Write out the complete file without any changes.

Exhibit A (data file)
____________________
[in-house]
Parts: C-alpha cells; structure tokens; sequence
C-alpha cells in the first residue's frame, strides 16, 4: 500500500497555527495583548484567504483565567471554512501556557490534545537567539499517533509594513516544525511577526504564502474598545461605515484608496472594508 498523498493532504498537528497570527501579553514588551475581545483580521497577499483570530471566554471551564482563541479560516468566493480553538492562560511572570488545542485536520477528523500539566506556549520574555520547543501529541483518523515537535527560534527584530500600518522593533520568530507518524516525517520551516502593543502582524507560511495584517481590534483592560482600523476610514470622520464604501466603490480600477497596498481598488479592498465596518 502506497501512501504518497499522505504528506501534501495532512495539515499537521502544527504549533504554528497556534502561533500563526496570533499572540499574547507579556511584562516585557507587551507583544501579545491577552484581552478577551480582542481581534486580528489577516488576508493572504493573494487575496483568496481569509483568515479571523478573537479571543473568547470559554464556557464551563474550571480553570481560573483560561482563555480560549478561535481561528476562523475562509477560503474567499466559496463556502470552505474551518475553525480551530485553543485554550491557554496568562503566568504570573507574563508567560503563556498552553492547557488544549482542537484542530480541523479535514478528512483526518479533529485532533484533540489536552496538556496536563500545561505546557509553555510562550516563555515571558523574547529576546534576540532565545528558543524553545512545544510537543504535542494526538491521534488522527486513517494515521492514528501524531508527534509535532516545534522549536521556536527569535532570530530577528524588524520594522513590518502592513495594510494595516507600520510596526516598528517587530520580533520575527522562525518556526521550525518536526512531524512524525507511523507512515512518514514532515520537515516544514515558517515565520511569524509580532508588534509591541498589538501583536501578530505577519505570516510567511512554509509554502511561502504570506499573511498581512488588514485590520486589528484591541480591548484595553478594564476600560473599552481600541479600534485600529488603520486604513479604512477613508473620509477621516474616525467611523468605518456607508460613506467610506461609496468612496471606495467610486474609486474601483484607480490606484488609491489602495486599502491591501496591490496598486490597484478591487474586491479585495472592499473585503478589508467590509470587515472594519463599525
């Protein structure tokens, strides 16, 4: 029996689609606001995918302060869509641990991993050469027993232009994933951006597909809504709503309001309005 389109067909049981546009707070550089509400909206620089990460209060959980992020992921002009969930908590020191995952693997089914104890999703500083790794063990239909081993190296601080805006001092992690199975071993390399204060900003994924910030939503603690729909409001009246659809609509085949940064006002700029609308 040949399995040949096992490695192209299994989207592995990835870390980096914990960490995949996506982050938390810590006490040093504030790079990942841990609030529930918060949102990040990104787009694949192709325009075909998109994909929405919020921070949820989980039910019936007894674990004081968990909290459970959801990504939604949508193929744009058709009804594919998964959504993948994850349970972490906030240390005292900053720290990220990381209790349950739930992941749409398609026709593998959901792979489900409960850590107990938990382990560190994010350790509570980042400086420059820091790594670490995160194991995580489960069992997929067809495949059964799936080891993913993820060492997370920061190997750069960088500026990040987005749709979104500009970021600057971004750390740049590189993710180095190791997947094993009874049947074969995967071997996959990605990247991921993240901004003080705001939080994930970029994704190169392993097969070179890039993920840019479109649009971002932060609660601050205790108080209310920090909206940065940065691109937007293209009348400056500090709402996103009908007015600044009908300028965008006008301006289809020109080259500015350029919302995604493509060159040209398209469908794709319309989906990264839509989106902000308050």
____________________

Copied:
[in-house]
Parts: C-alpha cells; structure tokens; sequence
C-alpha cells in the first residue's frame, strides 16, 4: 500500500497555527495583548484567504483565567471554512501556557490534545537567539499517533509594513516544525511577526504564502474598545461605515484608496472594508 498523498493532504498537528497570527501579553514588551475581545483580521497577499483570530471566554471551564482563541479560516468566493480553538492562560511572570488545542485536520477528523500539566506556549520574555520547543501529541483518523515537535527560534527584530500600518522593533520568530507518524516525517520551516502593543502582524507560511495584517481590534483592560482600523476610514470622520464604501466603490480600477497596498481598488479592498465596518 502506497501512501504518497499522505504528506501534501495532512495539515499537521502544527504549533504554528497556534502561533500563526496570533499572540499574547507579556511584562516585557507587551507583544501579545491577552484581552478577551480582542481581534486580528489577516488576508493572504493573494487575496483568496481569509483568515479571523478573537479571543473568547470559554464556557464551563474550571480553570481560573483560561482563555480560549478561535481561528476562523475562509477560503474567499466559496463556502470552505474551518475553525480551530485553543485554550491557554496568562503566568504570573507574563508567560503563556498552553492547557488544549482542537484542530480541523479535514478528512483526518479533529485532533484533540489536552496538556496536563500545561505546557509553555510562550516563555515571558523574547529576546534576540532565545528558543524553545512545544510537543504535542494526538491521534488522527486513517494515521492514528501524531508527534509535532516545534522549536521556536527569535532570530530577528524588524520594522513590518502592513495594510494595516507600520510596526516598528517587530520580533520575527522562525518556526521550525518536526512531524512524525507511523507512515512518514514532515520537515516544514515558517515565520511569524509580532508588534509591541498589538501583536501578530505577519505570516510567511512554509509554502511561502504570506499573511498581512488588514485590520486589528484591541480591548484595553478594564476600560473599552481600541479600534485600529488603520486604513479604512477613508473620509477621516474616525467611523468605518456607508460613506467610506461609496468612496471606495467610486474609486474601483484607480490606484488609491489602495486599502491591501496591490496598486490597484478591487474586491479585495472592499473585503478589508467590509470587515472594519463599525
């Protein structure tokens, strides 16, 4: 029996689609606001995918302060869509641990991993050469027993232009994933951006597909809504709503309001309005 389109067909049981546009707070550089509400909206620089990460209060959980992020992921002009969930908590020191995952693997089914104890999703500083790794063990239909081993190296601080805006001092992690199975071993390399204060900003994924910030939503603690729909409001009246659809609509085949940064006002700029609308 040949399995040949096992490695192209299994989207592995990835870390980096914990960490995949996506982050938390810590006490040093504030790079990942841990609030529930918060949102990040990104787009694949192709325009075909998109994909929405919020921070949820989980039910019936007894674990004081968990909290459970959801990504939604949508193929744009058709009804594919998964959504993948994850349970972490906030240390005292900053720290990220990381209790349950739930992941749409398609026709593998959901792979489900409960850590107990938990382990560190994010350790509570980042400086420059820091790594670490995160194991995580489960069992997929067809495949059964799936080891993913993820060492997370920061190997750069960088500026990040987005749709979104500009970021600057971004750390740049590189993710180095190791997947094993009874049947074969995967071997996959990605990247991921993240901004003080705001939080994930970029994704190169392993097969070179890039993920840019479109649009971002932060609660601050205790108080209310920090909206940065940065691109937007293209009348400056500090709402996103009908007015600044009908300028965008006008301006289809020109080259500015350029919302995604493509060159040209398209469908794709319309989906990264839509989106902000308050």